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Reviewed Nov. 6, 2015 by Armin

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We go all over the world this Friday with work from London, Singapore, and Monterrey.

Tapped Birch Water by Horse

Tapped Birch Water by Horse

TAPPED Birch Water is a range of plain and flavored waters available in the UK made from the sap found in birch trees in Finland and its packaging, designed by London-based Horse, echoes the equally beautiful and creepy scene of a birch tree forest. It may seem like an easy way out to say “let’s make birch water packaging look like birch trees” but to actually pull it off as convincingly and elegantly as this is a hard feat. The brown stripes against the matte white material translate the essence of the birch trees without being an exact replica. The colored bands are cool and provide a great, bold contrast to the textures. If you are as curious as I was about where do you actually drink from the package, here is how. See full project

The Working Capitol by Foreign Policy Design Group

The Working Capitol by Foreign Policy Design Group

The Working Capitol is a co-working space and event venue located in a reformed 1920s biscuit factory in Singapore. Mmmmm… biscuits. But I digress. The identity, designed by local firm Foreign Policy Design Group, invokes the Euclidean Principle’s geometric construction to convey the multidisciplinary ethos of the co-working venture. The resulting identity has a faux-science aesthetic that is hard to resist as eye candy. It simply looks great when done with so much detail and finesse as here. Every little detail, typographic and graphic, about the applications has been considered and fussed with, leading to a very rich range of materials in a simple red, blue, and mint color palette. I would have also accepted a biscuit-inspired identity. See full project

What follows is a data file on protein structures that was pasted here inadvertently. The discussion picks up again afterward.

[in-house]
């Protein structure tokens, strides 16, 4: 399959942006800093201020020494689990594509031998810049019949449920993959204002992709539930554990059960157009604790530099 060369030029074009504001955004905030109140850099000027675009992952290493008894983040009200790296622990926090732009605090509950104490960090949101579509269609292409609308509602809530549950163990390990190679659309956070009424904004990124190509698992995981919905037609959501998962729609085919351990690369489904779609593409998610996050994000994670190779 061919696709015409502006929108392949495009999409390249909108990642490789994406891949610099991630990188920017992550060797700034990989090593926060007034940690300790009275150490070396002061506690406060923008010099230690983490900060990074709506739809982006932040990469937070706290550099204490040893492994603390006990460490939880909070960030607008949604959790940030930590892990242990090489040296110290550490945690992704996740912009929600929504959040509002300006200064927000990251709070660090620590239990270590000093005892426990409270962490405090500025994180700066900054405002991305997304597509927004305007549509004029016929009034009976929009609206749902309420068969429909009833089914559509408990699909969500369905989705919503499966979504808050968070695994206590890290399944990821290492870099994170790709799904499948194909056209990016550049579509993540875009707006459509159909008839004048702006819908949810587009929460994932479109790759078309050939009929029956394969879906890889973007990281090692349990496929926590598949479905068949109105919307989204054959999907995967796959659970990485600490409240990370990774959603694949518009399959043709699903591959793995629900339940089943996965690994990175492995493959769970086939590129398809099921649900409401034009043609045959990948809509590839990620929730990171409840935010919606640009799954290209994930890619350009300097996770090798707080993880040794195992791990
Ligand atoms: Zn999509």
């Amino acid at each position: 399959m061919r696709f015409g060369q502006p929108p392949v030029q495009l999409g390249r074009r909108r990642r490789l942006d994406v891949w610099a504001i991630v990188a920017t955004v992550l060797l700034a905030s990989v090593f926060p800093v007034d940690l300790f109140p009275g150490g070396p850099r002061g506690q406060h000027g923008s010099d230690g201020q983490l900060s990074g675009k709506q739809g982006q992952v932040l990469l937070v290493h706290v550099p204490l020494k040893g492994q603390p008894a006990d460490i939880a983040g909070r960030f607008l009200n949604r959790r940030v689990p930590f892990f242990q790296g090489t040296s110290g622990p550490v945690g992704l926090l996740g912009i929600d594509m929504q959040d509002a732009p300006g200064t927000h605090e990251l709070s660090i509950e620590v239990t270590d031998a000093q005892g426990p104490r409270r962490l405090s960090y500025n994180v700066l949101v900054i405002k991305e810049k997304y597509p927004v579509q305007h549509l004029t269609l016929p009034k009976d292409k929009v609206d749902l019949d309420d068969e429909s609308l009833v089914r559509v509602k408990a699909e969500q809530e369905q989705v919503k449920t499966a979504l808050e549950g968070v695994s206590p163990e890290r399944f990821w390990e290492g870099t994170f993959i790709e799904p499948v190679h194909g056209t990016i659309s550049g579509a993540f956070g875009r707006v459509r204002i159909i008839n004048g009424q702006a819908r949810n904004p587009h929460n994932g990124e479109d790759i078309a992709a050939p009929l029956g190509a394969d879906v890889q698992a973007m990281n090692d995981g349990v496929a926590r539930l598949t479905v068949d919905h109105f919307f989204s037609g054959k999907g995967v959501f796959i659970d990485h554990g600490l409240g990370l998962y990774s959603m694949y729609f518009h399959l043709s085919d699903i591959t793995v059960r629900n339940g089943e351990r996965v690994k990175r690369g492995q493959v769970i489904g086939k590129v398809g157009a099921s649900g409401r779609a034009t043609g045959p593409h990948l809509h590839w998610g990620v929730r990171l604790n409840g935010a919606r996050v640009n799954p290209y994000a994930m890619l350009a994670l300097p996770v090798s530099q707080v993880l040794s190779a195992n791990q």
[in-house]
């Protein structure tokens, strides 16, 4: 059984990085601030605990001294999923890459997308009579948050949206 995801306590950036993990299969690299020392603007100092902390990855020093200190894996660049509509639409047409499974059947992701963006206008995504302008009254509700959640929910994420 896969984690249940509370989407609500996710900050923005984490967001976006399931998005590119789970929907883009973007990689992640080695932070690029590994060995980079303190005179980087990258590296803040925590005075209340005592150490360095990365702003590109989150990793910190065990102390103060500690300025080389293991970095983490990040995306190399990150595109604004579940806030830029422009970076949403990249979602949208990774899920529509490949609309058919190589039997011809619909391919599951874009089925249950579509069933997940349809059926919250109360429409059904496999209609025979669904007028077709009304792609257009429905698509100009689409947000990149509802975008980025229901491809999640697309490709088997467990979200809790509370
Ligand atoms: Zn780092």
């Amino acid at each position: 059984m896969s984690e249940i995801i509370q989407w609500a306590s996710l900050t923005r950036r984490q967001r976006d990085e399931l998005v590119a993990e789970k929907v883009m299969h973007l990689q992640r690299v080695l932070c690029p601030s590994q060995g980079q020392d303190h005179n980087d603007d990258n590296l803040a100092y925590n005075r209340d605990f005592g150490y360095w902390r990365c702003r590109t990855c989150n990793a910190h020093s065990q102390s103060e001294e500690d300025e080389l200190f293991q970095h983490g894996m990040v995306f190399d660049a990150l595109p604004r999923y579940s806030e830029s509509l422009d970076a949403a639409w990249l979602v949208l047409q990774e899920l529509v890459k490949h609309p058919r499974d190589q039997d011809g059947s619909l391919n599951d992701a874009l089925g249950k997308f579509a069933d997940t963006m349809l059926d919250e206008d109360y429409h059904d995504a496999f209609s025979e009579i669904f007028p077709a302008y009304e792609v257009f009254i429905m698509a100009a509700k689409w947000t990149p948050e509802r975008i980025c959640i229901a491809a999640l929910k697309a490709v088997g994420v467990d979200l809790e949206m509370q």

Artefactory by Futura

Artefactory by Futura

Artefactory is a soda fountain and quirky-object store in one, located in Queretaro, Mexico. The identity by Monterrey-based Futura is also two things in one. There is a crisp, line-art aesthetic established by the logo — which is a rendering of the Soviet astronaut dog, Laika — that is then paired with awkward Ed Fella-esque typography. They really don’t go together at all but just like a soda fountain doesn’t go together with an industrial/product design store it’s a combination you didn’t know you wanted. If they integrated the monospace-ish font from the stationery with the artsy typography that would start to be a more winning direction to go in. Still, it’s an attention-grabbing combo. See full project

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